The Flemish Transportation Company ‘De Lijn’ plans four new regional tram lines in Flemish Brabant. This network called “Brabantnet” includes three radial tram lines connecting Ninove, Boom, Heist-op-den-Berg and Brussels, and one tangential line serving the UH Jette, the Heizel, Vilvoorde, Brussels Airport and Tervuren. These tramlines will be complementary to the REN and must be considered as an additional solution to combat the traffic congestion around the capital.
The assignment consists in the route assessment (BUUR) and the elaboration of an EIA plan (Royal Haskoning) for each one of the four projected tram lines. The route assessment will not only populate the EIA plan and the costs-benefit analysis with data, but will also be a tool that can be used in the concertation meetings with the involved authorities. The assessment started mid-2011 and should allow the Flemish government to select four preferential routes in the course of 2013.
It is quite a challenge to find an adequate and realistic route in the strongly urbanized structure of Flemish Brabant that meets the requirements of both traffic fluidity and transportation.
BUUR even adds a twofold ambition to this challenge. First of all, the project must be able to integrate the new tram routes in the existing spatial context and this in terms of mobility, urbanism and landscape. Secondly, the tram lines must be able to reinforce the urban structure by creating new connections and generating new development opportunities for urban functions (housing, working, center functions).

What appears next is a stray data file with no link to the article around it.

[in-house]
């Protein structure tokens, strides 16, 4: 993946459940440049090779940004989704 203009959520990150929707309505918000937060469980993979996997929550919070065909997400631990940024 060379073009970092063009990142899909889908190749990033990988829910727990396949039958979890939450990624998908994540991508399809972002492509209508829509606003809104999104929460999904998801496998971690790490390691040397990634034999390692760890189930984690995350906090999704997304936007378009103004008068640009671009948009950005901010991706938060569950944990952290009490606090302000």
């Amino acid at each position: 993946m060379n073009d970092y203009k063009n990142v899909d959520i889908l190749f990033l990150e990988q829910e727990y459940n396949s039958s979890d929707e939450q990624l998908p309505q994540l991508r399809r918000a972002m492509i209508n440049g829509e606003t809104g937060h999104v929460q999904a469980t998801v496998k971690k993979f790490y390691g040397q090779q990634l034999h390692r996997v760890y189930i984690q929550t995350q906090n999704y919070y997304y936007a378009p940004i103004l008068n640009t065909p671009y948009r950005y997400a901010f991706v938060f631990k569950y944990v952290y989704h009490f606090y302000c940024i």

With these ambitious goals in mind, BUUR has developed a method that explores the performances of the potential tram route in a series of successive and more and more detailed steps, and studies their spatial integration through design analysis.
The features of the tram routes (speed, complexity, cost price, space occupation…) are transferred to a map via the use of the GIS-application, a tool that BUUR has especially developed for this type of route assessments.
The final evaluation and comparison of the different route alternatives will be performed on the basis of a multi criteria evaluation that is also specific for route assessments. It consists in an evaluation grid that clearly represents the performances of a route on the basis of sixteen criteria, split up in four areas: infrastructure (cost price and travel time), exploitation (serving opportunities and network), environment (impact on man, nature and landscape) and space (spatial integration and structural capabilities).
For the routes that have been withheld, BUUR will also indicate how the tram line can be optimally integrated into the landscape, which includes the potential urban development around the tram stops. These recommendations can be a source of inspiration to all the involved stakeholders and invite them to consider their future spatial policy according to the realization of the new tram lines.